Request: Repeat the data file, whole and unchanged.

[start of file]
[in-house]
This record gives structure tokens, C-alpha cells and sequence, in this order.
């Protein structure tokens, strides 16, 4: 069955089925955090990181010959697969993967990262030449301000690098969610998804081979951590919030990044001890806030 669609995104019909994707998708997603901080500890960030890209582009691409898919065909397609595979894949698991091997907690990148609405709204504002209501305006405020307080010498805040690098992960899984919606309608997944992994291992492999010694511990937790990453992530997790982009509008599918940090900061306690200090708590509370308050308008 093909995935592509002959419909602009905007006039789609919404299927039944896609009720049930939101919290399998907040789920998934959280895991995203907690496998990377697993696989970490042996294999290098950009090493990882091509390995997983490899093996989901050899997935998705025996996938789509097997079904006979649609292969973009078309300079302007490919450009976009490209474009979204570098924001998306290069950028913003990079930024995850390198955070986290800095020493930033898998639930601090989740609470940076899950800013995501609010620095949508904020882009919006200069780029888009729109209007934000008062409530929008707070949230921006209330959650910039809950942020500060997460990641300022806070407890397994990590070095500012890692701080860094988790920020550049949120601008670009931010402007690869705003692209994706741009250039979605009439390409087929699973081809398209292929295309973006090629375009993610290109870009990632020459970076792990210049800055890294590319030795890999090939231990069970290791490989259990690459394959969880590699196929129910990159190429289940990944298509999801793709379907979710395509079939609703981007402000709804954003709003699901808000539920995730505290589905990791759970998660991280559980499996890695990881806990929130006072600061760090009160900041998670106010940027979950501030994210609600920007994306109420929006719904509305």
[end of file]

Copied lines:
[in-house]
This record gives structure tokens, C-alpha cells and sequence, in this order.
């Protein structure tokens, strides 16, 4: 069955089925955090990181010959697969993967990262030449301000690098969610998804081979951590919030990044001890806030 669609995104019909994707998708997603901080500890960030890209582009691409898919065909397609595979894949698991091997907690990148609405709204504002209501305006405020307080010498805040690098992960899984919606309608997944992994291992492999010694511990937790990453992530997790982009509008599918940090900061306690200090708590509370308050308008 093909995935592509002959419909602009905007006039789609919404299927039944896609009720049930939101919290399998907040789920998934959280895991995203907690496998990377697993696989970490042996294999290098950009090493990882091509390995997983490899093996989901050899997935998705025996996938789509097997079904006979649609292969973009078309300079302007490919450009976009490209474009979204570098924001998306290069950028913003990079930024995850390198955070986290800095020493930033898998639930601090989740609470940076899950800013995501609010620095949508904020882009919006200069780029888009729109209007934000008062409530929008707070949230921006209330959650910039809950942020500060997460990641300022806070407890397994990590070095500012890692701080860094988790920020550049949120601008670009931010402007690869705003692209994706741009250039979605009439390409087929699973081809398209292929295309973006090629375009993610290109870009990632020459970076792990210049800055890294590319030795890999090939231990069970290791490989259990690459394959969880590699196929129910990159190429289940990944298509999801793709379907979710395509079939609703981007402000709804954003709003699901808000539920995730505290589905990791759970998660991280559980499996890695990881806990929130006072600061760090009160900041998670106010940027979950501030994210609600920007994306109420929006719904509305």